Can I Leave My Dog Alone With My Children?
I heard the whining from half a block away: My neighbor’s daughter with her new young pooch. I’d seen the dog when the family first got her. She was so small you could have cupped two palms together and easily fit her in them. I estimated the dog was now about six months old. The girl’s parents, whom I had always seen with the girl and the dog, were nowhere in sight. The girl, about eight years old, was alone with the dog by the side of the building. They must have just been out for a walk.
But now the girl wasn’t walking her dog, but … dancing with her. Or trying to, at least. She had both of the dog’s paws in her hands and was bouncing them around while swaying with the dog, practically doing a two-step. The dog was obviously uncomfortable, hence the whining. I didn’t sense that the dog was in major pain – she wasn’t yelping. Just whining. But her big dark eyes were darting around, as if looking for help.
I wasn’t quite sure what to do. My first instinct was to say something. But what? This wasn’t my child. What if an adult heard me and then reported it to her parents and they got upset that I dared tell their child what to do?
But I had to intervene. The dog’s whining was growing louder and more distressed. I decided that I would gently say something like, “Hey, sweetie, this isn’t Dancing With the Dogs. Why don’t you put her paws down?”
But just as I opened my mouth, the girl grew bored with her game. The dog looked immensely relieved as the girl released her paws. I was too.
The incident begs the question: When can children—even sweet, animal-loving, responsible children —be left alone with pets?
I have my own sometimes checkered history with pets. Although I was a responsible, animal-loving child (I cried when my parents brought home lobsters to boil), I too can remember times when I thought I was playing with a pet but that, in retrospect, seems more like I was semi-torturing it. There was a time, when I was about seven years old, that I tried to teach one of my kittens to jump through a hula-hoop. Hey, I was training her for the circus!
Then there is the worst memory of all: The time that, at about nine years old, my friend and I were playing with her new young puppy. Alone in the bedroom with the pup, we decided it would be fun to throw her onto the bed from halfway across the room. Occasionally, the poor thing bounced right into the wall. To this day, I can remember the puppy’s look of confusion and terror.
Thank goodness that we lost interest in that game and never did it again. But to this day, it remains one of my biggest regrets in life: That I unwittingly terrorized a small, helpless animal, even if that isn’t what I thought I was doing.
“Kids can be sadistic,” says Denise Herman, owner of Empire of the Dog, who has been training families and their pets for twelve years. “They don’t mean to be, but they have no impulse control. As much as parents think they have to protect their kid from their dog, they also need to protect their dog from their kid.”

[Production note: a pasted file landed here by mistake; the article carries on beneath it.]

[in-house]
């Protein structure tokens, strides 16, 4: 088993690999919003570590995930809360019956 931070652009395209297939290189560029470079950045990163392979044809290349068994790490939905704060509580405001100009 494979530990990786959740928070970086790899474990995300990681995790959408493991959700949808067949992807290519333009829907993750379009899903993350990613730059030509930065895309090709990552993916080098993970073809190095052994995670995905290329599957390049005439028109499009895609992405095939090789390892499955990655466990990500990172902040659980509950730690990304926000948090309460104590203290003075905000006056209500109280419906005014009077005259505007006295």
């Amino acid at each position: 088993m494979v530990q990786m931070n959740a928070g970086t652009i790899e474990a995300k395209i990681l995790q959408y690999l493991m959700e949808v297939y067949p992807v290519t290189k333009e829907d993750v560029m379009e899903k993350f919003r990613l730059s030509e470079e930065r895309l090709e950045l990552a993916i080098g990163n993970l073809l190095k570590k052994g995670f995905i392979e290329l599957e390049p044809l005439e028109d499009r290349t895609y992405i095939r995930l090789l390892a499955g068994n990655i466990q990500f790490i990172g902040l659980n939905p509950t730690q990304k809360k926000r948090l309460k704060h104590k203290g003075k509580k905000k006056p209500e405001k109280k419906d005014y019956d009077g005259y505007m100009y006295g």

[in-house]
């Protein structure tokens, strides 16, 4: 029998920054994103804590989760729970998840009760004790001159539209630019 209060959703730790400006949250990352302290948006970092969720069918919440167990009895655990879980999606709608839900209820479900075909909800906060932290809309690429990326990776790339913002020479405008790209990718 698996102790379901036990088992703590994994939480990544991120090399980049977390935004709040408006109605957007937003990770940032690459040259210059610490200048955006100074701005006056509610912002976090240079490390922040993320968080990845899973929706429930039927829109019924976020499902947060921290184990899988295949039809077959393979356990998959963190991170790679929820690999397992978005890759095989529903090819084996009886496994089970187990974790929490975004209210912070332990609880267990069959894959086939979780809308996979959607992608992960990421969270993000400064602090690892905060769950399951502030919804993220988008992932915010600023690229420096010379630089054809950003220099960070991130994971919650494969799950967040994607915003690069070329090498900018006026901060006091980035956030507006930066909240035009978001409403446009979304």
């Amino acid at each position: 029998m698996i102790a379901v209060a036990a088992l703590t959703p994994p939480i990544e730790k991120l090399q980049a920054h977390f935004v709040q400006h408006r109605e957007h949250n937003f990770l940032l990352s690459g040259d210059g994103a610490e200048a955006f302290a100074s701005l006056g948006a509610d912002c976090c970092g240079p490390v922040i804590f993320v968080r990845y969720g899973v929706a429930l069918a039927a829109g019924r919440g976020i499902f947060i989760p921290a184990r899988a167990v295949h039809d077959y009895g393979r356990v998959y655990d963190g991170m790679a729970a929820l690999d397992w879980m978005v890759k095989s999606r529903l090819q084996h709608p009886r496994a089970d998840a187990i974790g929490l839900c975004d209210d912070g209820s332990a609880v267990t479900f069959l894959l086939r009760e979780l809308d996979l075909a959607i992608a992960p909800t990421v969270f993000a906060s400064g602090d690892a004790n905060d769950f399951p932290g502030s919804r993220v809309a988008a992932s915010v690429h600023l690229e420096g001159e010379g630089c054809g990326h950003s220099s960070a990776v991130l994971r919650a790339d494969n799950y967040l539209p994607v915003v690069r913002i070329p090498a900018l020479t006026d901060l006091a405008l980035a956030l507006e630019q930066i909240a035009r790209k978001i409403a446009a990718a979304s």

Herman tells how parents often proudly brag to her that their dog is so docile that their child can tug on the dog or crawl all over it, and the dog doesn’t mind.
“It makes my blood run cold,” she says. “One day, the dog might hit the ceiling of its tolerance level. And then it’s all Lassie’s fault.”
Herman has some general guidelines for when parents should consider whether its time to leave their pet and their children alone.
Would you leave your child alone? If the child isn’t old enough to be left alone without an adult, it’s not old enough to left alone with a pet, even in another room.
Past performance. How has your child been with the pet in the past? Are you constantly reminding him not to pull on Lassie’s ears? Repeatedly telling her not to squeeze Fluffy too tight? If so, you can bet your child will do that stuff – or even worse – if alone with a pet.
“Resource issues.” Does your dog have any guardedness towards food, toys, crate, or a favorite Frisbee? Then it’s not a wise idea to leave your kid alone when he might get near the dog’s “possessions.”
Keep an eye on health. Herman says that often in cases where a family dog has suddenly acted out, it turns out to be that the dog wasn’t feeling well or had an undiagnosed health problem. The same goes for kids—if they’re feeling cranky, they could take it out on the pet.
Herman suggests bringing children to training sessions with the family dog. Instead of telling kids to do this and not do that, which, she says, only makes a child do what they want in secret, it’s better to give a child positive and safe alternatives to unwanted behaviors. For instance, instead of dancing with a dog, Herman would teach a kid how to get a dog to touch a hand for a treat.
Herman says there’s no definitive age in which it is fine to leave a pet and child alone, that it’s on a case-by-case basis. She adds: “At the end of the day, pets aren’t nannies.”